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To a very high degree or level of intensity:‘she would sorely miss his company’‘help was sorely needed’
severely, gravely, badly, critically, acutely, sorely, grievously, desperately, alarmingly, dangerously, perilouslyView synonyms
- ‘He will be very sorely missed as a person and for his efforts and work.’
- ‘Heaven knows we need them - and they were often sorely neglected in the past.’
- ‘He enjoyed the conversation and banter around the table and his absence now is sorely felt.’
- ‘You're sorely tempted, and you are annoyed with yourself for being so easily led.’
- ‘Chris was everything you could ask of a captain and he will be sorely missed.’
- ‘David was a very loving husband and father and he will be sorely missed.’
- ‘It was the recipe for one of the most original television programmes of the 90s, and sorely missed.’
- ‘Needless to say, this approach is sorely needed in an increasingly polarised world.’
- ‘Local residents will sorely miss the racket created by the winged brigade at dusk.’
- ‘I'd be sorely disappointed in the Guardian if it advocated capital punishment.’
- ‘The club's guestbook has many tributes to this delightful gentleman, who will be sorely missed.’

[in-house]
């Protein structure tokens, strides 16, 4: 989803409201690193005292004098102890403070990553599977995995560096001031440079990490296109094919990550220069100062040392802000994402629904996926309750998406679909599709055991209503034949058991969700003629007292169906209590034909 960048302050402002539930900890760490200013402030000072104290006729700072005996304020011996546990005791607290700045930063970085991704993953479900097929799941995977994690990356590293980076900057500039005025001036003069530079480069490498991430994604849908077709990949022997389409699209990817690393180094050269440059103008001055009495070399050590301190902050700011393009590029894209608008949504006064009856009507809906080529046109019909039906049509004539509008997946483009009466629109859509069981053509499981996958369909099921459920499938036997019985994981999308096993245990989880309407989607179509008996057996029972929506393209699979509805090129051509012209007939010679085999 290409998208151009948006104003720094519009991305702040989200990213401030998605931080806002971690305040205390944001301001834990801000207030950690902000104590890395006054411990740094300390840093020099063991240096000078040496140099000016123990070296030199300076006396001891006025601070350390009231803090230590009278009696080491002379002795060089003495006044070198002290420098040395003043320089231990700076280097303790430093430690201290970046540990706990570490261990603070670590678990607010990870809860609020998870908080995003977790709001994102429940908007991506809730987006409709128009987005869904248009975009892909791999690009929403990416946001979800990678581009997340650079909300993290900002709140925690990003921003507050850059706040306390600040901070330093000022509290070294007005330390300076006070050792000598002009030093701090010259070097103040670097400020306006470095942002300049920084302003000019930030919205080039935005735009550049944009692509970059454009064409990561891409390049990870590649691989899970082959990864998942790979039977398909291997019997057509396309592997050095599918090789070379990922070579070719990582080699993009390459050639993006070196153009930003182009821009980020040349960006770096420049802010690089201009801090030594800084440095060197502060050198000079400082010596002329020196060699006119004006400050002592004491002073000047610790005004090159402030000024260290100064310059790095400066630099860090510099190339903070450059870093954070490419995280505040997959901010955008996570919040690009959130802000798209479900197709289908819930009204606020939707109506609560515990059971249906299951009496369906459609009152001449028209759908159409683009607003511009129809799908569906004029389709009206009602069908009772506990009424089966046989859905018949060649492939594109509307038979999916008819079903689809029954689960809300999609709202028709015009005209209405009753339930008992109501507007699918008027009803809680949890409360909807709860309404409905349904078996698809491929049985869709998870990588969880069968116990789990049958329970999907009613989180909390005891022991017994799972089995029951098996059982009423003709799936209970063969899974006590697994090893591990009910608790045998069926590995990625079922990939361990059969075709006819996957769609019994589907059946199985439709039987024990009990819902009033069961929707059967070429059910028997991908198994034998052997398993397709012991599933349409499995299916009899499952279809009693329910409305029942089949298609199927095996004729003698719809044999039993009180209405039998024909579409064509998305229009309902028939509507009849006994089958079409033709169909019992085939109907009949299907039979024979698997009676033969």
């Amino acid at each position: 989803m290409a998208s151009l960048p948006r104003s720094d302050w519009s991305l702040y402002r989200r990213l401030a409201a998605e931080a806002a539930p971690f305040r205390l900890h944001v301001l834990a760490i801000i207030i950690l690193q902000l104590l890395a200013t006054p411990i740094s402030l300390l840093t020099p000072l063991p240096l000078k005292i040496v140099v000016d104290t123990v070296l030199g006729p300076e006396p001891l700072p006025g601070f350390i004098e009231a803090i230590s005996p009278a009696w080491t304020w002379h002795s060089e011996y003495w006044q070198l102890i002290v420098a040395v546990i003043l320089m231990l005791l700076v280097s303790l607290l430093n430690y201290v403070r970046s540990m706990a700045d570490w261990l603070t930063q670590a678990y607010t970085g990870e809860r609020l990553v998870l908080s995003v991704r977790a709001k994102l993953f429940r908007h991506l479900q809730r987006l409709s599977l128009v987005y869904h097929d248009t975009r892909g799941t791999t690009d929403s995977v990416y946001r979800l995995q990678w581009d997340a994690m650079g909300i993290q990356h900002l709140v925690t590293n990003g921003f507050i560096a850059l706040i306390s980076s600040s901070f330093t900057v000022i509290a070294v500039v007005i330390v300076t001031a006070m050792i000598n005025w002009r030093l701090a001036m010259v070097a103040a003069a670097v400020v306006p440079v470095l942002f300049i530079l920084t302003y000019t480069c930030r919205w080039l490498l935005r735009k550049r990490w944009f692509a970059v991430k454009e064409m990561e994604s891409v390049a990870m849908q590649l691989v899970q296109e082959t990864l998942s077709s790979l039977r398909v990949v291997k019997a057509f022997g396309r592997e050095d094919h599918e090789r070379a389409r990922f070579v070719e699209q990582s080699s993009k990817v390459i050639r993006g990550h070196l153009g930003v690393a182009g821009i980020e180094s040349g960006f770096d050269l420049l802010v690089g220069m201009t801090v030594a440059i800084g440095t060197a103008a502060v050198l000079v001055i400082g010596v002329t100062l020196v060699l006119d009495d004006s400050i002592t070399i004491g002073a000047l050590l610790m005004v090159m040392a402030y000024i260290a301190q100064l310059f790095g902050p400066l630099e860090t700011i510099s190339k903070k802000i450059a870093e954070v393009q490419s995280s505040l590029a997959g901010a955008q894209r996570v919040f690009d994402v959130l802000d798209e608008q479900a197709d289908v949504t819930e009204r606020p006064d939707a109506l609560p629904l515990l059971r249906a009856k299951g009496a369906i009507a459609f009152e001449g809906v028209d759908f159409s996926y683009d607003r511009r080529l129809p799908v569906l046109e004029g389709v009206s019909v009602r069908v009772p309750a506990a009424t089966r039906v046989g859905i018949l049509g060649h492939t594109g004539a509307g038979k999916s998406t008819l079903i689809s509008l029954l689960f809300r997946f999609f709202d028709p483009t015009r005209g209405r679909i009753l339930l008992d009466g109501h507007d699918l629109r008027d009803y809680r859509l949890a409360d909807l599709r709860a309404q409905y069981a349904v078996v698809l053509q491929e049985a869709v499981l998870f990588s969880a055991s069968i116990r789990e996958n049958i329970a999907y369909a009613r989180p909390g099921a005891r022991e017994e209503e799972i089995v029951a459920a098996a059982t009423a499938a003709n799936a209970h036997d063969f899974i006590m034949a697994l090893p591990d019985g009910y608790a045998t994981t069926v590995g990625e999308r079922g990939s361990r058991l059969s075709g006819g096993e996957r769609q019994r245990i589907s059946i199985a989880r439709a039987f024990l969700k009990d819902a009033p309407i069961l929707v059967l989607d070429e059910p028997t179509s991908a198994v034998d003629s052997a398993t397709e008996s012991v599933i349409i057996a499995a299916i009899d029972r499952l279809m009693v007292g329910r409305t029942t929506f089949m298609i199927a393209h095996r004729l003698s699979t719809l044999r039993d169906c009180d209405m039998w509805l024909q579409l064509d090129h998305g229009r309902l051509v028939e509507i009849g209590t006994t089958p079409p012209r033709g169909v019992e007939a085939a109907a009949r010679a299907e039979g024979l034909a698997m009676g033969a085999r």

- ‘After all, my collection of portable fighting games is sorely lacking at the moment.’
- ‘To judge by the reaction Galloway gets walking the streets of his new constituency, King is not sorely missed.’
- ‘He will be sorely missed by everyone who knew him and the world is truly a lesser place without him.’
- ‘By the time I reached the end of the bulletin I was sorely tempted to ring my brother and chortle down the telephone.’
- ‘Hundreds of letters later it is evident he will be sorely missed by you, our readers, too.’
- ‘As we returned to the hotel for another swim before our return home, we were sorely tempted to ask for another night.’
- ‘We were sorely missed no doubt, though no rescue attempts have been made.’
- ‘I for one will sorely miss his banter as he cruised past the trip boat.’
- ‘It gave him perseverance, a quality sorely needed when he chose the uncertain life of an artist.’
Old English sārlīce (see sore, -ly).
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